The eerie audio playing in the opening scene in “Joker,” where muffled newsreels are heard as the protagonist, played by Joaquin Phoenix, puts on clown makeup, is thanks in part to Susan Boyajian.
The Scotia-native has had a hand in some of the most popular films and TV series in recent years, both the post-production process and on-screen. She’s carved out a career not only in voice-overs, and running a voice-over school, but in Automated Dialogue Replacement, or looping, a part of the industry that many aren’t even aware of.
“After a movie or a TV show is in post [production] we go in as actors and we fill all the background. All the people you see sitting at a cafe or being in combat, that’s all actors, that’s all me casting that,” Boyajian said.
She runs her own company called Loop Out Loud and has cast for films like “Joker,” “Freaky,” “Space Jam Two,” and more.
While in recent years her work has included a lot of looping, she began her acting career with theater. From the time she was around 8 years old, she would join in the plays at summer camp
“I’m a theater person; that’s where I really started and then all through high school I did all the plays,” Boyajian said.
After graduating from Burnt Hills-Ballston Lake High School in 1981, she attended New York University and received a bachelor’s degree in fine arts.
“I did a lot of theater there, but then I started getting into on-camera commercials and things like that,” Boyajian said.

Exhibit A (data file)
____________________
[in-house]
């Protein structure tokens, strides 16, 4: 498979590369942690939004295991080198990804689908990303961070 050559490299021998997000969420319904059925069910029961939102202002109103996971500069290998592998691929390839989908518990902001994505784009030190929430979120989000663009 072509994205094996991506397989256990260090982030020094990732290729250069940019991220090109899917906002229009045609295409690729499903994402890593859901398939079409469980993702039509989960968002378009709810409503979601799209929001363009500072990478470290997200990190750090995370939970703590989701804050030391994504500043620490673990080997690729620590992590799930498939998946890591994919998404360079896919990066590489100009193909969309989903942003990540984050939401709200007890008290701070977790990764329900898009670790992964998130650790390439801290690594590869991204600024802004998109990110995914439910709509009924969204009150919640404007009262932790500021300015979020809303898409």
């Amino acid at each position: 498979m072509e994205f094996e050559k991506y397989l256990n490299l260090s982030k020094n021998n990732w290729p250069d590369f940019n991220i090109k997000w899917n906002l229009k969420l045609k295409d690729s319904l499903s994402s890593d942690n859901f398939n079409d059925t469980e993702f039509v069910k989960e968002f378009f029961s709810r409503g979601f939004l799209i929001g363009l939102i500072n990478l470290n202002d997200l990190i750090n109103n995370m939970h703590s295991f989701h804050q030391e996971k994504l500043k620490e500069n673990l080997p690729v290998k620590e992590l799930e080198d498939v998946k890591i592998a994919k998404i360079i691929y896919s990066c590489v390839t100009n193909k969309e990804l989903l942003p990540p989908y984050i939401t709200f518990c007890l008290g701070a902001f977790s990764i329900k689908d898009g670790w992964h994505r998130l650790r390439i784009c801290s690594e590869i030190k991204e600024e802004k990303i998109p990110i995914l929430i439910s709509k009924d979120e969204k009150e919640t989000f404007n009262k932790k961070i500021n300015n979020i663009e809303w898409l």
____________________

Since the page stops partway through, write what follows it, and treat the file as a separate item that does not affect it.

In 1986, just a few years out of high school, she was able to join the Screen Actors Guild (SAG).
“I got my SAG card and that was my official ‘Oh, you could maybe do this for a living,’ ” Boyajian said.
She spent the next few years in New York City doing on-camera work and theater work, even touring with “Godspell,” which made a stop at Proctors. Then in the mid-1990s, she auditioned for a TV show pilot in California.
“I never thought I would come out to California, ever. I mean, I’m a New Yorker, and that’s where I grew up,” Boyajian said.
Yet, she fell in love with California and, though she didn’t get the part, decided to move out there. It proved to be a challenging transition.
“Those days there were no iPhones, there really [weren’t] any computers. It was so different. I did a lot of on-camera [work] when I first came out here so I had to run around with a map. The first two years were crazy,” Boyajian said. “It was very hard and then little by little I met wonderful people at The Groundlings that became very good friends.”
The Groundlings Theatre and School is an improvisational troupe that boasts alumni like Maya Rudolph, Kristen Wiig, Will Ferrell and other stars. She auditioned soon after moving out to California and got in.
“I worked my way up and that really changed everything out here for me. From there, some casting person was in the audience and that’s how I got into voice-overs. It kind of plays into everything,” Boyajian said.
Began with ‘Titanic’
As far as voice-over work goes, she’s done everything from “Spongebob Squarepants” episodes to “The Angry Birds Movie 2.” She’s also been on several TV shows like “Fresh Off the Boat.”
The thing that’s got the most attention recently is looping, for which she was featured in the New York Times last year.